My stories come from the headlines. While I’m sure South Florida does not have a corner on the market of politicians who, shall we say, look the other way, anyone who follows the decisions made by these same politicians might find reason to wonder. So, I decided it was time for Beth to take on a dirty politician. That’s where DATING DEATH begins. Once she meets Roger Adamson, the story took on a life of its own.
Q: What do you think makes a good mystery? Could you narrow it down to the three most important elements? Is it even possible to narrow it down?
A: A mystery is (throw out all the frills) a whodunit. With that in mind, the three most important elements are the protagonist(s), the clues, and the red herrings. Everything else is icing on the cake. We must have a competent protagonist(s) who will eventually solve the riddle. We must have clues for our protagonist to find. And, equally as important, we must have red herrings to challenge both our protagonist and the reader.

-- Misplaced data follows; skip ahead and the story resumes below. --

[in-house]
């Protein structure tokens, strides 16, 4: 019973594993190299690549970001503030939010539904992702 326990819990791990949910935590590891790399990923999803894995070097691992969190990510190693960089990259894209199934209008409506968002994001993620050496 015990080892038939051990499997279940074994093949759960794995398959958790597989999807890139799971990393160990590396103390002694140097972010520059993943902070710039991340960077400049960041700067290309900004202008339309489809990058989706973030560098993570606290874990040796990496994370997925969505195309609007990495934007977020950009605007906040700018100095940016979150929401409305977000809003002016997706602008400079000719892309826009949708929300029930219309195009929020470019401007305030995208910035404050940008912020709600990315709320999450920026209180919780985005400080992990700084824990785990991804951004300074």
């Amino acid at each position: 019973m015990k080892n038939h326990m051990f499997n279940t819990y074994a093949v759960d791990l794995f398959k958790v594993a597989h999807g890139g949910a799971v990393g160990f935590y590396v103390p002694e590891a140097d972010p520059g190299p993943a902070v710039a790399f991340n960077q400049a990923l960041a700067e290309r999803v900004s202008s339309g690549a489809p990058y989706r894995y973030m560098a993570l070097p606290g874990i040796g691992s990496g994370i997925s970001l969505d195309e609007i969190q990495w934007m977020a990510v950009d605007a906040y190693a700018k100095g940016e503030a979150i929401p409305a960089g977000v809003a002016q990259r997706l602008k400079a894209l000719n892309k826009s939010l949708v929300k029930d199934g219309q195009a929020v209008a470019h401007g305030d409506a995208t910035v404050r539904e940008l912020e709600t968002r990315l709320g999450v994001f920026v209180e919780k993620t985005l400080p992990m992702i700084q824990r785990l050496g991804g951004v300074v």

Think Sherlock Holmes. Yes, we enjoy the relationship between Holmes and Watson, but is it critical to solving the mystery? In my opinion, no. The critical element is Holmes fantastic deductions. But, he must find something to cause him to make those deductions—clues. And, so his life isn’t too simple, Arthur Conan Doyle planted red herrings to keep Holmes from solving the case too quickly. Bingo, we have a good mystery.
Q: How did you go about plotting your story? Or did you discover it as you worked on the book?